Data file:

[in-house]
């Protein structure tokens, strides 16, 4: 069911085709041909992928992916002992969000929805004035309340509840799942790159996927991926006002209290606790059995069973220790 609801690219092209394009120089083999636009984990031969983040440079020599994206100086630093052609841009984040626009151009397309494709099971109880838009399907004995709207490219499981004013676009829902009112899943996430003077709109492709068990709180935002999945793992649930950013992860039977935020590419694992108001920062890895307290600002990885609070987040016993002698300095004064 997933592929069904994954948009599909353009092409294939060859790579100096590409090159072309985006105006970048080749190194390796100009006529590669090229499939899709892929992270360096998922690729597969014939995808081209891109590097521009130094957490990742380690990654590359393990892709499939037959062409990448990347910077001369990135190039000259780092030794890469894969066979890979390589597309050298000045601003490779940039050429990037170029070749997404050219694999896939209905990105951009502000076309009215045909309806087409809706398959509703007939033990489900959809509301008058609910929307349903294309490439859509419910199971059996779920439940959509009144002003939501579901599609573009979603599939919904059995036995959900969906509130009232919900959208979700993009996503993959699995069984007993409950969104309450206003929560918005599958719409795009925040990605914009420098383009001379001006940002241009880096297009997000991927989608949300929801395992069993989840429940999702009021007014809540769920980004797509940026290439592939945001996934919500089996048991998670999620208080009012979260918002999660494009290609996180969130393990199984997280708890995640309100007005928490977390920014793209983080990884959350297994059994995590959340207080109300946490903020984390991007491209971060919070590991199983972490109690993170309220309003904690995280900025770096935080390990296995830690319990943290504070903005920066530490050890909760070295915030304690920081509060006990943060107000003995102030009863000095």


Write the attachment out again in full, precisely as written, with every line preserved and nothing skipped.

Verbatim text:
[in-house]
């Protein structure tokens, strides 16, 4: 069911085709041909992928992916002992969000929805004035309340509840799942790159996927991926006002209290606790059995069973220790 609801690219092209394009120089083999636009984990031969983040440079020599994206100086630093052609841009984040626009151009397309494709099971109880838009399907004995709207490219499981004013676009829902009112899943996430003077709109492709068990709180935002999945793992649930950013992860039977935020590419694992108001920062890895307290600002990885609070987040016993002698300095004064 997933592929069904994954948009599909353009092409294939060859790579100096590409090159072309985006105006970048080749190194390796100009006529590669090229499939899709892929992270360096998922690729597969014939995808081209891109590097521009130094957490990742380690990654590359393990892709499939037959062409990448990347910077001369990135190039000259780092030794890469894969066979890979390589597309050298000045601003490779940039050429990037170029070749997404050219694999896939209905990105951009502000076309009215045909309806087409809706398959509703007939033990489900959809509301008058609910929307349903294309490439859509419910199971059996779920439940959509009144002003939501579901599609573009979603599939919904059995036995959900969906509130009232919900959208979700993009996503993959699995069984007993409950969104309450206003929560918005599958719409795009925040990605914009420098383009001379001006940002241009880096297009997000991927989608949300929801395992069993989840429940999702009021007014809540769920980004797509940026290439592939945001996934919500089996048991998670999620208080009012979260918002999660494009290609996180969130393990199984997280708890995640309100007005928490977390920014793209983080990884959350297994059994995590959340207080109300946490903020984390991007491209971060919070590991199983972490109690993170309220309003904690995280900025770096935080390990296995830690319990943290504070903005920066530490050890909760070295915030304690920081509060006990943060107000003995102030009863000095």